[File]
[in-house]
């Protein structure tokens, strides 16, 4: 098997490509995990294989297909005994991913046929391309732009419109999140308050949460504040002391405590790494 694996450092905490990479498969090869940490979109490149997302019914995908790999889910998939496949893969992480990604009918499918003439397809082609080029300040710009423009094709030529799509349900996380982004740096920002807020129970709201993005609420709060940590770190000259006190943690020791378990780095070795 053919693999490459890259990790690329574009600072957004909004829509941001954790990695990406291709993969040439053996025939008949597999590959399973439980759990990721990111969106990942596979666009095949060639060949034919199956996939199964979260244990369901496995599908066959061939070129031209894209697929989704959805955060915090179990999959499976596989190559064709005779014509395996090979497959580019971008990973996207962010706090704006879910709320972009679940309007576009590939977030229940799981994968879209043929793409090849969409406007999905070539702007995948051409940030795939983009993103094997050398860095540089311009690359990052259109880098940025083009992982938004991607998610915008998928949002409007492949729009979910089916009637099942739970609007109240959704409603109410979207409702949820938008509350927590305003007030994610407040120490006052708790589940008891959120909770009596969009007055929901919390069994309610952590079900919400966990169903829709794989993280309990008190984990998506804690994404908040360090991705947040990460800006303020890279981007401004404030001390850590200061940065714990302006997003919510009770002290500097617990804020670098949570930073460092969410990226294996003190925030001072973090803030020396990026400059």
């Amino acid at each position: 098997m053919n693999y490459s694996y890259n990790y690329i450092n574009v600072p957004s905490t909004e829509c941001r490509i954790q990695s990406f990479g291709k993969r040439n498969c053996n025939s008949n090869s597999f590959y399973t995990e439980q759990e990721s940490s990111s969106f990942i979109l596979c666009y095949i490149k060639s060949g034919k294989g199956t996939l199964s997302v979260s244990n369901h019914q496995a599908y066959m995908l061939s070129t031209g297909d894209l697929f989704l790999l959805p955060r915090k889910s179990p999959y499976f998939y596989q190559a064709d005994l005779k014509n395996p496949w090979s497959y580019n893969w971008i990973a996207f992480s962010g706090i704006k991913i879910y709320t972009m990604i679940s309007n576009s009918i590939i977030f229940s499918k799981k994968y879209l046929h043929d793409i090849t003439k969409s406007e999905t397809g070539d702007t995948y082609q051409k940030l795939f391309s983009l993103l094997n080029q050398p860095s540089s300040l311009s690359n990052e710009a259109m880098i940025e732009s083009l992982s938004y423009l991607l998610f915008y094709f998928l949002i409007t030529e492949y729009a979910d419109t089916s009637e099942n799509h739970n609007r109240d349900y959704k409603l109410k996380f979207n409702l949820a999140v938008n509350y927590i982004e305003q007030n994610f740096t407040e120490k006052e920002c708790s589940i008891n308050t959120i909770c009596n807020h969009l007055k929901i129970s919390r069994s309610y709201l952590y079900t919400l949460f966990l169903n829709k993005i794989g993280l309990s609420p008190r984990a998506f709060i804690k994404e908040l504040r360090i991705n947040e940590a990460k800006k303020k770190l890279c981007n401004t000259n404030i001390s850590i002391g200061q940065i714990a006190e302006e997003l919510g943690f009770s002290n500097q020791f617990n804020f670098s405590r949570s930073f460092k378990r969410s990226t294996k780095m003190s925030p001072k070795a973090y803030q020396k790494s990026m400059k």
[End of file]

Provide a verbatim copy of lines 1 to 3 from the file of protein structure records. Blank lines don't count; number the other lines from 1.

[in-house]
């Protein structure tokens, strides 16, 4: 098997490509995990294989297909005994991913046929391309732009419109999140308050949460504040002391405590790494 694996450092905490990479498969090869940490979109490149997302019914995908790999889910998939496949893969992480990604009918499918003439397809082609080029300040710009423009094709030529799509349900996380982004740096920002807020129970709201993005609420709060940590770190000259006190943690020791378990780095070795 053919693999490459890259990790690329574009600072957004909004829509941001954790990695990406291709993969040439053996025939008949597999590959399973439980759990990721990111969106990942596979666009095949060639060949034919199956996939199964979260244990369901496995599908066959061939070129031209894209697929989704959805955060915090179990999959499976596989190559064709005779014509395996090979497959580019971008990973996207962010706090704006879910709320972009679940309007576009590939977030229940799981994968879209043929793409090849969409406007999905070539702007995948051409940030795939983009993103094997050398860095540089311009690359990052259109880098940025083009992982938004991607998610915008998928949002409007492949729009979910089916009637099942739970609007109240959704409603109410979207409702949820938008509350927590305003007030994610407040120490006052708790589940008891959120909770009596969009007055929901919390069994309610952590079900919400966990169903829709794989993280309990008190984990998506804690994404908040360090991705947040990460800006303020890279981007401004404030001390850590200061940065714990302006997003919510009770002290500097617990804020670098949570930073460092969410990226294996003190925030001072973090803030020396990026400059």
């Amino acid at each position: 098997m053919n693999y490459s694996y890259n990790y690329i450092n574009v600072p957004s905490t909004e829509c941001r490509i954790q990695s990406f990479g291709k993969r040439n498969c053996n025939s008949n090869s597999f590959y399973t995990e439980q759990e990721s940490s990111s969106f990942i979109l596979c666009y095949i490149k060639s060949g034919k294989g199956t996939l199964s997302v979260s244990n369901h019914q496995a599908y066959m995908l061939s070129t031209g297909d894209l697929f989704l790999l959805p955060r915090k889910s179990p999959y499976f998939y596989q190559a064709d005994l005779k014509n395996p496949w090979s497959y580019n893969w971008i990973a996207f992480s962010g706090i704006k991913i879910y709320t972009m990604i679940s309007n576009s009918i590939i977030f229940s499918k799981k994968y879209l046929h043929d793409i090849t003439k969409s406007e999905t397809g070539d702007t995948y082609q051409k940030l795939f391309s983009l993103l094997n080029q050398p860095s540089s300040l311009s690359n990052e710009a259109m880098i940025e732009s083009l992982s938004y423009l991607l998610f915008y094709f998928l949002i409007t030529e492949y729009a979910d419109t089916s009637e099942n799509h739970n609007r109240d349900y959704k409603l109410k996380f979207n409702l949820a999140v938008n509350y927590i982004e305003q007030n994610f740096t407040e120490k006052e920002c708790s589940i008891n308050t959120i909770c009596n807020h969009l007055k929901i129970s919390r069994s309610y709201l952590y079900t919400l949460f966990l169903n829709k993005i794989g993280l309990s609420p008190r984990a998506f709060i804690k994404e908040l504040r360090i991705n947040e940590a990460k800006k303020k770190l890279c981007n401004t000259n404030i001390s850590i002391g200061q940065i714990a006190e302006e997003l919510g943690f009770s002290n500097q020791f617990n804020f670098s405590r949570s930073f460092k378990r969410s990226t294996k780095m003190s925030p001072k070795a973090y803030q020396k790494s990026m400059k």